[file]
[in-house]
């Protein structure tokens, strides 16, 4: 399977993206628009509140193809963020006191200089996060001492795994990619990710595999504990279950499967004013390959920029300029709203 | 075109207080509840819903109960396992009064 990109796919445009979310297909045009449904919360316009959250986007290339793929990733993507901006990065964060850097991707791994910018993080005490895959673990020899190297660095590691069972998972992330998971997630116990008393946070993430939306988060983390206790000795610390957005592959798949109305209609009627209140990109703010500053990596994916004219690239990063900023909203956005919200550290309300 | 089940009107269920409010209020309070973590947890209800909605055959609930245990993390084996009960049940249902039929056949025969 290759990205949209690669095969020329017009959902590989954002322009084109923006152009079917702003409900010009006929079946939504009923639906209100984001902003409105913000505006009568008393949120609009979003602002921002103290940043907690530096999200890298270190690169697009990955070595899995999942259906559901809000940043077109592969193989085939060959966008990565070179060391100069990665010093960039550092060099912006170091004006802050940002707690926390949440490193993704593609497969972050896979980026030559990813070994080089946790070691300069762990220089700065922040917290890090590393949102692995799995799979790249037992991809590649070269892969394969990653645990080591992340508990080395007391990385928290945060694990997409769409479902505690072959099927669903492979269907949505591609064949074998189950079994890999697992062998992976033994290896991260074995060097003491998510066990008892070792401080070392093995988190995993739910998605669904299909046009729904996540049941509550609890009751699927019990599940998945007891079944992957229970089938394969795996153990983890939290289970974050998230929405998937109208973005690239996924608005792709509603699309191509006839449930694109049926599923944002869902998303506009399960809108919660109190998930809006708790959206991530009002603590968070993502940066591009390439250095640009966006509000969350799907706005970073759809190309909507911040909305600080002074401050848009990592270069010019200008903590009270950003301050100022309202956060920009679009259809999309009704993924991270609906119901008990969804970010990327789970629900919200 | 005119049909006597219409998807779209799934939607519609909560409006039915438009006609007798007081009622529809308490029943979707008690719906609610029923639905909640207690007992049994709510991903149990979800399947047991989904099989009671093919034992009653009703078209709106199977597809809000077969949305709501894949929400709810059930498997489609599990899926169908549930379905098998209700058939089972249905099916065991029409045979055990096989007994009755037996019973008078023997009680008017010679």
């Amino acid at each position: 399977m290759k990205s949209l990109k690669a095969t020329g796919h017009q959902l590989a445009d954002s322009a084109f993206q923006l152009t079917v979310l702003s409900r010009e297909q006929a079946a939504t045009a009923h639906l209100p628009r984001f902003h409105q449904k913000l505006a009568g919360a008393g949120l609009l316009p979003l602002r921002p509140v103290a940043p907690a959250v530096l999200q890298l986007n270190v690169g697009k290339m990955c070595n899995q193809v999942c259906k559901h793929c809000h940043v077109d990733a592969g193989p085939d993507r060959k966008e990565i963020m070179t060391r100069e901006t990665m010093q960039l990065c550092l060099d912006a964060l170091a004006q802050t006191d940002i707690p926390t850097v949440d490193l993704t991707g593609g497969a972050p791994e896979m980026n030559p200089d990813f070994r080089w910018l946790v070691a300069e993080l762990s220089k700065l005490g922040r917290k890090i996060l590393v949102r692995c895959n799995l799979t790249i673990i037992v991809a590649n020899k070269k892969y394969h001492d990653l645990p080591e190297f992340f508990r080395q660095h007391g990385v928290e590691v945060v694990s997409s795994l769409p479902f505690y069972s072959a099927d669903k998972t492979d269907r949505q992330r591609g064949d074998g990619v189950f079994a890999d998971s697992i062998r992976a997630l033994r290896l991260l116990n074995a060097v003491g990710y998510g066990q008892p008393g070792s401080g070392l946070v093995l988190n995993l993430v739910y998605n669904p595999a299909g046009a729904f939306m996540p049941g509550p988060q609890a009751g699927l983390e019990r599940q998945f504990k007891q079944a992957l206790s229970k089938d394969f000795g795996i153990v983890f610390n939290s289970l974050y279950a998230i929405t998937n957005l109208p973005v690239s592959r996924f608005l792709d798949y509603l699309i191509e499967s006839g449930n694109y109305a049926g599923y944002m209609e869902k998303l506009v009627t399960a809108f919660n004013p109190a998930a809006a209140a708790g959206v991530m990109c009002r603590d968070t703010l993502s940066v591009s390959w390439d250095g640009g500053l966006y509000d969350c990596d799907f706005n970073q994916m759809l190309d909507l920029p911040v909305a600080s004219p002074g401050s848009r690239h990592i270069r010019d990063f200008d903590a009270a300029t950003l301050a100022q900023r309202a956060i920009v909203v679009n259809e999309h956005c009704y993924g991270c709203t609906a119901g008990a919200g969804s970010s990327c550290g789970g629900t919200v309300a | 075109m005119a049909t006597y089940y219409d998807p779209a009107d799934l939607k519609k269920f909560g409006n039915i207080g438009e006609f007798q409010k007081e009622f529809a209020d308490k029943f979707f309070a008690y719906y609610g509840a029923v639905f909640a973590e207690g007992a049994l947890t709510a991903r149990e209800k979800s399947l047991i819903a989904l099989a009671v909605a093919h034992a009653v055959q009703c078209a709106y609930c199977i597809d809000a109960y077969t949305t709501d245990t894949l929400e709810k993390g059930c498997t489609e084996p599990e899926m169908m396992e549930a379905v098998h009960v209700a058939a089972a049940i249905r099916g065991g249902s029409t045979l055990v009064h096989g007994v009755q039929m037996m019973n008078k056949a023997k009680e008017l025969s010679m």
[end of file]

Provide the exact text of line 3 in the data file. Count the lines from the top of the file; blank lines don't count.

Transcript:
């Amino acid at each position: 399977m290759k990205s949209l990109k690669a095969t020329g796919h017009q959902l590989a445009d954002s322009a084109f993206q923006l152009t079917v979310l702003s409900r010009e297909q006929a079946a939504t045009a009923h639906l209100p628009r984001f902003h409105q449904k913000l505006a009568g919360a008393g949120l609009l316009p979003l602002r921002p509140v103290a940043p907690a959250v530096l999200q890298l986007n270190v690169g697009k290339m990955c070595n899995q193809v999942c259906k559901h793929c809000h940043v077109d990733a592969g193989p085939d993507r060959k966008e990565i963020m070179t060391r100069e901006t990665m010093q960039l990065c550092l060099d912006a964060l170091a004006q802050t006191d940002i707690p926390t850097v949440d490193l993704t991707g593609g497969a972050p791994e896979m980026n030559p200089d990813f070994r080089w910018l946790v070691a300069e993080l762990s220089k700065l005490g922040r917290k890090i996060l590393v949102r692995c895959n799995l799979t790249i673990i037992v991809a590649n020899k070269k892969y394969h001492d990653l645990p080591e190297f992340f508990r080395q660095h007391g990385v928290e590691v945060v694990s997409s795994l769409p479902f505690y069972s072959a099927d669903k998972t492979d269907r949505q992330r591609g064949d074998g990619v189950f079994a890999d998971s697992i062998r992976a997630l033994r290896l991260l116990n074995a060097v003491g990710y998510g066990q008892p008393g070792s401080g070392l946070v093995l988190n995993l993430v739910y998605n669904p595999a299909g046009a729904f939306m996540p049941g509550p988060q609890a009751g699927l983390e019990r599940q998945f504990k007891q079944a992957l206790s229970k089938d394969f000795g795996i153990v983890f610390n939290s289970l974050y279950a998230i929405t998937n957005l109208p973005v690239s592959r996924f608005l792709d798949y509603l699309i191509e499967s006839g449930n694109y109305a049926g599923y944002m209609e869902k998303l506009v009627t399960a809108f919660n004013p109190a998930a809006a209140a708790g959206v991530m990109c009002r603590d968070t703010l993502s940066v591009s390959w390439d250095g640009g500053l966006y509000d969350c990596d799907f706005n970073q994916m759809l190309d909507l920029p911040v909305a600080s004219p002074g401050s848009r690239h990592i270069r010019d990063f200008d903590a009270a300029t950003l301050a100022q900023r309202a956060i920009v909203v679009n259809e999309h956005c009704y993924g991270c709203t609906a119901g008990a919200g969804s970010s990327c550290g789970g629900t919200v309300a | 075109m005119a049909t006597y089940y219409d998807p779209a009107d799934l939607k519609k269920f909560g409006n039915i207080g438009e006609f007798q409010k007081e009622f529809a209020d308490k029943f979707f309070a008690y719906y609610g509840a029923v639905f909640a973590e207690g007992a049994l947890t709510a991903r149990e209800k979800s399947l047991i819903a989904l099989a009671v909605a093919h034992a009653v055959q009703c078209a709106y609930c199977i597809d809000a109960y077969t949305t709501d245990t894949l929400e709810k993390g059930c498997t489609e084996p599990e899926m169908m396992e549930a379905v098998h009960v209700a058939a089972a049940i249905r099916g065991g249902s029409t045979l055990v009064h096989g007994v009755q039929m037996m019973n008078k056949a023997k009680e008017l025969s010679m």